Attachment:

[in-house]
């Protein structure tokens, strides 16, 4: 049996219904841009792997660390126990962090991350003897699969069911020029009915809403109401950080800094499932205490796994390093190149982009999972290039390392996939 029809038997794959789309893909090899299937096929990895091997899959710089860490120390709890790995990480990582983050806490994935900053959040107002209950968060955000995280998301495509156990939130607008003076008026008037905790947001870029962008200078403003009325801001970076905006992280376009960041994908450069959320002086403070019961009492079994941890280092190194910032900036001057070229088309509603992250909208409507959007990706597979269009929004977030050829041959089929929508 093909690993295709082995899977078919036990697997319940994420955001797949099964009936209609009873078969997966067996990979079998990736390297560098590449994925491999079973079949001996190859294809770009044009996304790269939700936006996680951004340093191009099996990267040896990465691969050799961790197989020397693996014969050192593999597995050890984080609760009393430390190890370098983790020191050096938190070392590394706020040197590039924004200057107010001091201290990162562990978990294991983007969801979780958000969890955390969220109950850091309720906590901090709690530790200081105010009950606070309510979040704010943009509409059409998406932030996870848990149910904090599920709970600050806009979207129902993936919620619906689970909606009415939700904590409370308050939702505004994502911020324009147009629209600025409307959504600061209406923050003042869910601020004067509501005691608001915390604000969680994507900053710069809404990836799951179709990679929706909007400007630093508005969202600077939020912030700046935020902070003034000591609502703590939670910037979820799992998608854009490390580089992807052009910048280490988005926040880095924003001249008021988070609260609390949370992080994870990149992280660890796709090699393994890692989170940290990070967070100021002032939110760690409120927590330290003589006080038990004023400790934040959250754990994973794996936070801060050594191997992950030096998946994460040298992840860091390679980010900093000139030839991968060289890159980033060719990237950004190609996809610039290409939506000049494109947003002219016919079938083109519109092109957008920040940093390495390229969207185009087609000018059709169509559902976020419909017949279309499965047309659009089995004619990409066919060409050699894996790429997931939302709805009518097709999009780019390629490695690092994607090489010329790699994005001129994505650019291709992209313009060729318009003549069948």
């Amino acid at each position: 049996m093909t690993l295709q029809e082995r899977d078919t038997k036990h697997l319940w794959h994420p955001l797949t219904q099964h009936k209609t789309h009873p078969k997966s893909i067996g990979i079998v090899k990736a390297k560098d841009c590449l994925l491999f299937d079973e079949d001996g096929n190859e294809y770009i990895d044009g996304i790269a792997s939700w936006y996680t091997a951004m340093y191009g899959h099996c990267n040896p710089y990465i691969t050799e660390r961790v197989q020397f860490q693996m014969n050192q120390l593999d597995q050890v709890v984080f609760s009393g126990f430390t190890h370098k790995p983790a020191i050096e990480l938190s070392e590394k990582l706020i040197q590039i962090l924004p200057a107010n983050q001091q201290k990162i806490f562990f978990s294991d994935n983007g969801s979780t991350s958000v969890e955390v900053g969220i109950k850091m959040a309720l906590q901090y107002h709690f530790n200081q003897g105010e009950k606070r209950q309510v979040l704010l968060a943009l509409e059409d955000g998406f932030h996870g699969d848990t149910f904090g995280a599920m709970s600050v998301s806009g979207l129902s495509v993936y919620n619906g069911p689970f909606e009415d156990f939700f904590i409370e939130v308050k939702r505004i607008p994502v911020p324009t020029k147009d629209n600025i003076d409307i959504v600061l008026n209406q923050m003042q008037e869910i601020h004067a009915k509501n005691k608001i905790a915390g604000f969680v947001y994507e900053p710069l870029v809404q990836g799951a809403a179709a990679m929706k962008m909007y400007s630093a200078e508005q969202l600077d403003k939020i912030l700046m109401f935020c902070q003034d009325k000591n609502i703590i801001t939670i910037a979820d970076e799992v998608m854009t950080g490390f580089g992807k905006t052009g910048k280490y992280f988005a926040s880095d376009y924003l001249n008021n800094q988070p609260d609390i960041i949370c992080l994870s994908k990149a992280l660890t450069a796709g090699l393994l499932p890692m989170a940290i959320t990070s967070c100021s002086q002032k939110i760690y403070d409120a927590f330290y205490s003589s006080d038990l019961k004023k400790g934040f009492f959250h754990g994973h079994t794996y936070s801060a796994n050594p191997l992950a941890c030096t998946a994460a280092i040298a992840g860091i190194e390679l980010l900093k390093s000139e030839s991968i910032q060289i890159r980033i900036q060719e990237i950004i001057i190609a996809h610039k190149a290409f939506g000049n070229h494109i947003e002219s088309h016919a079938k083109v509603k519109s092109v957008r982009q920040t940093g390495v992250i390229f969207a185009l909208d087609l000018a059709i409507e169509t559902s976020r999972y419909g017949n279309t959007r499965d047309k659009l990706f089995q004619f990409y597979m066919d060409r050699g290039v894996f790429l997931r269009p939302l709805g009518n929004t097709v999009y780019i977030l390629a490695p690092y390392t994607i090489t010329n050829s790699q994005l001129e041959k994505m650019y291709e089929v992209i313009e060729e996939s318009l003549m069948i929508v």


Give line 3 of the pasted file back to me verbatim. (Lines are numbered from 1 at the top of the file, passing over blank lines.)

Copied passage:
């Amino acid at each position: 049996m093909t690993l295709q029809e082995r899977d078919t038997k036990h697997l319940w794959h994420p955001l797949t219904q099964h009936k209609t789309h009873p078969k997966s893909i067996g990979i079998v090899k990736a390297k560098d841009c590449l994925l491999f299937d079973e079949d001996g096929n190859e294809y770009i990895d044009g996304i790269a792997s939700w936006y996680t091997a951004m340093y191009g899959h099996c990267n040896p710089y990465i691969t050799e660390r961790v197989q020397f860490q693996m014969n050192q120390l593999d597995q050890v709890v984080f609760s009393g126990f430390t190890h370098k790995p983790a020191i050096e990480l938190s070392e590394k990582l706020i040197q590039i962090l924004p200057a107010n983050q001091q201290k990162i806490f562990f978990s294991d994935n983007g969801s979780t991350s958000v969890e955390v900053g969220i109950k850091m959040a309720l906590q901090y107002h709690f530790n200081q003897g105010e009950k606070r209950q309510v979040l704010l968060a943009l509409e059409d955000g998406f932030h996870g699969d848990t149910f904090g995280a599920m709970s600050v998301s806009g979207l129902s495509v993936y919620n619906g069911p689970f909606e009415d156990f939700f904590i409370e939130v308050k939702r505004i607008p994502v911020p324009t020029k147009d629209n600025i003076d409307i959504v600061l008026n209406q923050m003042q008037e869910i601020h004067a009915k509501n005691k608001i905790a915390g604000f969680v947001y994507e900053p710069l870029v809404q990836g799951a809403a179709a990679m929706k962008m909007y400007s630093a200078e508005q969202l600077d403003k939020i912030l700046m109401f935020c902070q003034d009325k000591n609502i703590i801001t939670i910037a979820d970076e799992v998608m854009t950080g490390f580089g992807k905006t052009g910048k280490y992280f988005a926040s880095d376009y924003l001249n008021n800094q988070p609260d609390i960041i949370c992080l994870s994908k990149a992280l660890t450069a796709g090699l393994l499932p890692m989170a940290i959320t990070s967070c100021s002086q002032k939110i760690y403070d409120a927590f330290y205490s003589s006080d038990l019961k004023k400790g934040f009492f959250h754990g994973h079994t794996y936070s801060a796994n050594p191997l992950a941890c030096t998946a994460a280092i040298a992840g860091i190194e390679l980010l900093k390093s000139e030839s991968i910032q060289i890159r980033i900036q060719e990237i950004i001057i190609a996809h610039k190149a290409f939506g000049n070229h494109i947003e002219s088309h016919a079938k083109v509603k519109s092109v957008r982009q920040t940093g390495v992250i390229f969207a185009l909208d087609l000018a059709i409507e169509t559902s976020r999972y419909g017949n279309t959007r499965d047309k659009l990706f089995q004619f990409y597979m066919d060409r050699g290039v894996f790429l997931r269009p939302l709805g009518n929004t097709v999009y780019i977030l390629a490695p690092y390392t994607i090489t010329n050829s790699q994005l001129e041959k994505m650019y291709e089929v992209i313009e060729e996939s318009l003549m069948i929508v």